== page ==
Now we’ve taken a look at 2015 and predicted a dozen ways digital banking will change in the coming year.* At the center of these predictions is what Forrester calls the age of the customer: A 20-year business cycle in which the most successful enterprises reinvent themselves to systematically understand and serve increasingly powerful customers. To succeed in the age of the customer, digital bank executives must work with partners across their organizations to use business technology — which Forrester defines as technology, systems, and processes to win, serve, and retain customers — to deliver more compelling customer experiences to bank customers.
For several years, we have noted a shift in power from companies to customers. Customers call the shots; they can and do transfer their loyalty when they aren't catered to with engaging customer experiences. The age of the customer has reached the banking industry; as in other industries, banks must change the way they do business to move the customer center stage.
Thus, application development and delivery (AD&D) teams must work with their peers across the bank to develop and apply the technology, systems, and processes needed to win, serve, and retain customers, partnering with eBusiness executives leading digital banking initiatives to drive new digital innovations. And this is not just a minority movement: Forrester’s Financial Services Architecture Online Survey 2014 shows that close to 80 percent of financial services firms around the globe work on transforming their application landscape or plan to start doing so within the next two years.
To prepare for this transformation imperative, AD&D pros need to be aware of the key trends for banking applications; the emerging and accelerating architecture trends, products, and services; as well as their to-do lists for 2015, which you can learn more about in Peter Wannemacher's Predictions 2015 report. While some banks aren't yet ready to take full advantage of these trends, Forrester believes that AD&D teams must be aware of, learn from, and prepare for eight trends in 2015. Among them:
In his excellent book, The Checklist Manifesto, Atul Gawande makes a compelling case for the power of simple checklists to avoid issues and mistakes during the decisioning process. Gawande's thesis is essentially this: A consistently applied, step-by-step checklist can be enormously valuable for a range of professionals from doctors to software designers to executives at major companies.
Add to this group the lowly mobile banking strategist.
[Quick note: If you read my old blog post about gamification, you may hope to earn more Peter Wannemacher Points. Well congrats! You just earned 150 more Peter Wannemacher Points! Plus, you can collect a digital badge if you read to the end of this post and send me an email!]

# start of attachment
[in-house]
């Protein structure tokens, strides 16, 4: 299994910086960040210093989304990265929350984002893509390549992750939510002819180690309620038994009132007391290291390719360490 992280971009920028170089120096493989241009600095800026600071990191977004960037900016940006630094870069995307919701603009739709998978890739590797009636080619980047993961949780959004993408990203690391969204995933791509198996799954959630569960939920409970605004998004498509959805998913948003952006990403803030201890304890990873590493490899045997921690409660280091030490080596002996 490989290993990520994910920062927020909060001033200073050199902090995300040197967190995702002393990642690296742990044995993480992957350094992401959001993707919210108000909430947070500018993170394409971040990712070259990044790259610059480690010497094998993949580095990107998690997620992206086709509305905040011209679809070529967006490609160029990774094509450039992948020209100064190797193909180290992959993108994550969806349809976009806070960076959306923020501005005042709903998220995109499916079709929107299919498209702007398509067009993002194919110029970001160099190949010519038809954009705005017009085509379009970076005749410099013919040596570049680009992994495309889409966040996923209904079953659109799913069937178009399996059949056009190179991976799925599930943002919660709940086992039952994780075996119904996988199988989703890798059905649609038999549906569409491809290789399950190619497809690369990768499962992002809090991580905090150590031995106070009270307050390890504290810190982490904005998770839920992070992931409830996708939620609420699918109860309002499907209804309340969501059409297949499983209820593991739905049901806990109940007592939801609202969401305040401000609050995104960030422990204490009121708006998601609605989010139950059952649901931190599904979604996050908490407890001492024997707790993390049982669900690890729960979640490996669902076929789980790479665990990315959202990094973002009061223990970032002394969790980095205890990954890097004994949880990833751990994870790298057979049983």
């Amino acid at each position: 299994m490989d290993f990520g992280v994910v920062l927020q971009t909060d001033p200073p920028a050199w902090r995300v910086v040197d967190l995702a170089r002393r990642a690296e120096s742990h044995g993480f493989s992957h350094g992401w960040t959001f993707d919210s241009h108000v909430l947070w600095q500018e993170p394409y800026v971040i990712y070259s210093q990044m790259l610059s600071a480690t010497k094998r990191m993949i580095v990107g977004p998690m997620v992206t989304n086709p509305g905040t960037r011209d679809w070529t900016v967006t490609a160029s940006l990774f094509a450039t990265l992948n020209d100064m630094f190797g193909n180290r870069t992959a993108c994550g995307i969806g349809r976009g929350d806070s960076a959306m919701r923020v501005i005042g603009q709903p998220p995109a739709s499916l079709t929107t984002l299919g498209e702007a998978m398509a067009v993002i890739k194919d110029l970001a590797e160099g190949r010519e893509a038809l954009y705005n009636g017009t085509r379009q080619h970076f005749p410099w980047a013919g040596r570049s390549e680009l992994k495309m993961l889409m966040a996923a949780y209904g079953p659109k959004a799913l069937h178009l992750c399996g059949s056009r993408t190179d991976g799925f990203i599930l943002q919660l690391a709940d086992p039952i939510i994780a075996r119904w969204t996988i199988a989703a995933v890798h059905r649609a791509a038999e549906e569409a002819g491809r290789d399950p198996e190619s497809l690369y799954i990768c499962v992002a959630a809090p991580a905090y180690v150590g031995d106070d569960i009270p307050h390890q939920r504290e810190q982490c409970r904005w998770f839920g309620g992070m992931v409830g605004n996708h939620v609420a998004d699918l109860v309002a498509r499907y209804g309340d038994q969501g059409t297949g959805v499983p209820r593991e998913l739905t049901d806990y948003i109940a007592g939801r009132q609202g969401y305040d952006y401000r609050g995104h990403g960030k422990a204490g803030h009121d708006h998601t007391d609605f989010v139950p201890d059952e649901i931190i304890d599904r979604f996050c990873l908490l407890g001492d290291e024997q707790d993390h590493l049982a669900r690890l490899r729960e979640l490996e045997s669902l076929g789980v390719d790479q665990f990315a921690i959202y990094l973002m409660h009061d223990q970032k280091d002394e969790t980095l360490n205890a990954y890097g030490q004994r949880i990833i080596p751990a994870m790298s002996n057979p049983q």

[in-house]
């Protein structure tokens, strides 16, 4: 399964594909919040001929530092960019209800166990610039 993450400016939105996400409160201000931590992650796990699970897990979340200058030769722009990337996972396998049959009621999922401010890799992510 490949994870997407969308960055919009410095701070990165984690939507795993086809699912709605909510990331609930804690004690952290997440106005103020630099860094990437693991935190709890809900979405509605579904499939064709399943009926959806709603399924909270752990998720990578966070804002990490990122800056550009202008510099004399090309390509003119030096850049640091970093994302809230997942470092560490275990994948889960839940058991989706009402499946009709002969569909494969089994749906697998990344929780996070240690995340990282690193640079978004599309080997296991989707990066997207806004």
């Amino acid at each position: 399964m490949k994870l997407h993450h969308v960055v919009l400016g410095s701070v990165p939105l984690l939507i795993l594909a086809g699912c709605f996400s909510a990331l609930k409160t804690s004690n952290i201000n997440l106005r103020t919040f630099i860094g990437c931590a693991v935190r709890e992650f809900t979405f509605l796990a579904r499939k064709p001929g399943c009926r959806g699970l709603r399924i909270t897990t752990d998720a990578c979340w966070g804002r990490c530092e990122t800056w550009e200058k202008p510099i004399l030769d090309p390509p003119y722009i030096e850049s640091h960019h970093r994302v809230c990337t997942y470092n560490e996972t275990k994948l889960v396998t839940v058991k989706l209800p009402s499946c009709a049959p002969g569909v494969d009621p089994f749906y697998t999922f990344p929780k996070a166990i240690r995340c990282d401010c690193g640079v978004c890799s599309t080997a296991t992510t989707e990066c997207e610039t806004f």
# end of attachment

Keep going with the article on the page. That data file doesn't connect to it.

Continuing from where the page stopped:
Fiserv’s current version of CheckFree RXP uses gamification to increase digital bill pay adoption among its bank clients - our research shows online bill pay is a critical secure site feature on banks' websites. So I spoke with Justin Jackson, senior product manager at Fiserv, about the company’s use of gamification. Right away, he made it clear that gamification is not just “building an online game for people to play” but the process of “taking cues from game design to better engage users.”
More than two years ago, Westpac – a bank in New Zealand – rolled out its “Cash Tank” feature for mobile bankers. Suddenly, customers could view key information like account balances without needing to log in (needless to say, it was and is opt-in-only). This new mobile banking feature immediately made a splash and was hailed as a small-but-impressive innovation. Other banks – such as Société Générale in France and Bank of the West in the US – offer similar pre-login information features.
This led folks like me to wonder: How might digital teams at banks take pre-login information further or make it even better?
Great digital strategy is often about pushing the limits – and not just in big ways. So Citi’s recent update to its smartphone apps is noteworthy for the bank’s decision to push the idea of pre-login information even further with Citi Mobile Snapshot. Citi customers who bank via their mobile phones can view not only balances but recent transactions without the hassle of logging in.
We spoke with Andres Wolberg-Stok, Global Head of Emerging Platforms and Services who shared with us a diagram that demonstrates the evolution of its mobile banking effort before and after Citi Mobile Snapshot (see below).
We at Forrester believe Digital Money Management, often referred to as Personal Financial Management (PFM), is the future of digital banking. But as we find in our new report, The State Of Digital Money Management 2014, available here, it doesn't appear to be the present. Fewer than 22% of customers in the US and Europe have used a single money management feature in the last 90 days.
Why? It's simple: most people just don’t want to manage their money. They don’t want to budget, as in doing any work. They don’t want insight, beyond one or two bite size chunks. And they don’t want to save. They may think they want to, so they’ll set up a savings goal, but most won’t stick with it. Even if they do, it's not about the saving. It’s the buying – that’s the thing they actually want to do.